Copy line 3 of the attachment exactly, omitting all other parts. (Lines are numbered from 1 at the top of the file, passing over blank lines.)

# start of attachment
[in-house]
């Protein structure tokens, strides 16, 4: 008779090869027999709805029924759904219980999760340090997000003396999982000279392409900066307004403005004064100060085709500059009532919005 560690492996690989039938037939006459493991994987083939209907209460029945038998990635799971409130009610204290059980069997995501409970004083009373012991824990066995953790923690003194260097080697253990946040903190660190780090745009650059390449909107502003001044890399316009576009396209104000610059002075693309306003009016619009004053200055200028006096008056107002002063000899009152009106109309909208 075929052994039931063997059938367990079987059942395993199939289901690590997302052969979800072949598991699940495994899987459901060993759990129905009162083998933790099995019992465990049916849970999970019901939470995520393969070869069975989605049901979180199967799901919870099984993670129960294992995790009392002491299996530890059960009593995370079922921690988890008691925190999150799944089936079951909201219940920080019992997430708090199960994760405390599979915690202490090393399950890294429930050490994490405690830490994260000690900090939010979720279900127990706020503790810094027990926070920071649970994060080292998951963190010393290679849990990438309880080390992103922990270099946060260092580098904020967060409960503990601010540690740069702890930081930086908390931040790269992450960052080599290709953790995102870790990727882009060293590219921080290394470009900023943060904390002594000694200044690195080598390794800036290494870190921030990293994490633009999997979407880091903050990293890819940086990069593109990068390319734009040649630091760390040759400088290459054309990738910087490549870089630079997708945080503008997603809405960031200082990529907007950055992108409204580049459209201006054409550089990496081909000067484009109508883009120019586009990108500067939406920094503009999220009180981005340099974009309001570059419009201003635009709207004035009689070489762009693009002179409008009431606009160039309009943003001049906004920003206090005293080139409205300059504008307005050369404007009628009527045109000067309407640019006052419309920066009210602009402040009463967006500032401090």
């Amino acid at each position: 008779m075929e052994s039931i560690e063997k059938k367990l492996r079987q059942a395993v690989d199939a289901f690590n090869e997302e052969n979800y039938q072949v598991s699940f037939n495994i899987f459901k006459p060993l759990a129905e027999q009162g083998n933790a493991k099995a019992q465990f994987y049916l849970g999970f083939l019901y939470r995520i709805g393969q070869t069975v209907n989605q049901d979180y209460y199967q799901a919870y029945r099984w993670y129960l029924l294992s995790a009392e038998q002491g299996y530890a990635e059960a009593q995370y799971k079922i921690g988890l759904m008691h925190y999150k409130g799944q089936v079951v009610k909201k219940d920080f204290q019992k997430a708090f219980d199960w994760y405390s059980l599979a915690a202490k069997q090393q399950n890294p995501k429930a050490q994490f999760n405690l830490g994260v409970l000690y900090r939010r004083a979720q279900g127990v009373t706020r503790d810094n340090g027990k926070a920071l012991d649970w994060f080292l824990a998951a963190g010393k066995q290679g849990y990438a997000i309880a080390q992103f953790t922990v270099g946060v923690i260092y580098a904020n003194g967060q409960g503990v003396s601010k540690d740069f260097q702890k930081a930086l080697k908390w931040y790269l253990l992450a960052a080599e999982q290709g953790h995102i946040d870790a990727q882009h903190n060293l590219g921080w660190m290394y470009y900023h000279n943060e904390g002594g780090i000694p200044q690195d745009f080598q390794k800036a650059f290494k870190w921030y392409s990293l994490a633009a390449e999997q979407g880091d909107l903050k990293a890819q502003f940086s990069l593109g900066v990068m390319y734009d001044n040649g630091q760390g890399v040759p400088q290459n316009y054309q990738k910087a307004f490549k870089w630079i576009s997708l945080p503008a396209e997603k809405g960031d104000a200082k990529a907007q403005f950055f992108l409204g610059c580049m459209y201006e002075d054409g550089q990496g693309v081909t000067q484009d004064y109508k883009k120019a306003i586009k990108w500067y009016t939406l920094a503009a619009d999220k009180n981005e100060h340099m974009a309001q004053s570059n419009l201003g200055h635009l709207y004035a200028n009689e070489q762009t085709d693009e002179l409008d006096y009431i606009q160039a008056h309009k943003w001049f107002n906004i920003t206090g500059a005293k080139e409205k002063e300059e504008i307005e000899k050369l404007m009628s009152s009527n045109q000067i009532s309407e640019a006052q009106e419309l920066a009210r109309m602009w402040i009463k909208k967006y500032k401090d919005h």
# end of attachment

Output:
């Amino acid at each position: 008779m075929e052994s039931i560690e063997k059938k367990l492996r079987q059942a395993v690989d199939a289901f690590n090869e997302e052969n979800y039938q072949v598991s699940f037939n495994i899987f459901k006459p060993l759990a129905e027999q009162g083998n933790a493991k099995a019992q465990f994987y049916l849970g999970f083939l019901y939470r995520i709805g393969q070869t069975v209907n989605q049901d979180y209460y199967q799901a919870y029945r099984w993670y129960l029924l294992s995790a009392e038998q002491g299996y530890a990635e059960a009593q995370y799971k079922i921690g988890l759904m008691h925190y999150k409130g799944q089936v079951v009610k909201k219940d920080f204290q019992k997430a708090f219980d199960w994760y405390s059980l599979a915690a202490k069997q090393q399950n890294p995501k429930a050490q994490f999760n405690l830490g994260v409970l000690y900090r939010r004083a979720q279900g127990v009373t706020r503790d810094n340090g027990k926070a920071l012991d649970w994060f080292l824990a998951a963190g010393k066995q290679g849990y990438a997000i309880a080390q992103f953790t922990v270099g946060v923690i260092y580098a904020n003194g967060q409960g503990v003396s601010k540690d740069f260097q702890k930081a930086l080697k908390w931040y790269l253990l992450a960052a080599e999982q290709g953790h995102i946040d870790a990727q882009h903190n060293l590219g921080w660190m290394y470009y900023h000279n943060e904390g002594g780090i000694p200044q690195d745009f080598q390794k800036a650059f290494k870190w921030y392409s990293l994490a633009a390449e999997q979407g880091d909107l903050k990293a890819q502003f940086s990069l593109g900066v990068m390319y734009d001044n040649g630091q760390g890399v040759p400088q290459n316009y054309q990738k910087a307004f490549k870089w630079i576009s997708l945080p503008a396209e997603k809405g960031d104000a200082k990529a907007q403005f950055f992108l409204g610059c580049m459209y201006e002075d054409g550089q990496g693309v081909t000067q484009d004064y109508k883009k120019a306003i586009k990108w500067y009016t939406l920094a503009a619009d999220k009180n981005e100060h340099m974009a309001q004053s570059n419009l201003g200055h635009l709207y004035a200028n009689e070489q762009t085709d693009e002179l409008d006096y009431i606009q160039a008056h309009k943003w001049f107002n906004i920003t206090g500059a005293k080139e409205k002063e300059e504008i307005e000899k050369l404007m009628s009152s009527n045109q000067i009532s309407e640019a006052q009106e419309l920066a009210r109309m602009w402040i009463k909208k967006y500032k401090d919005h």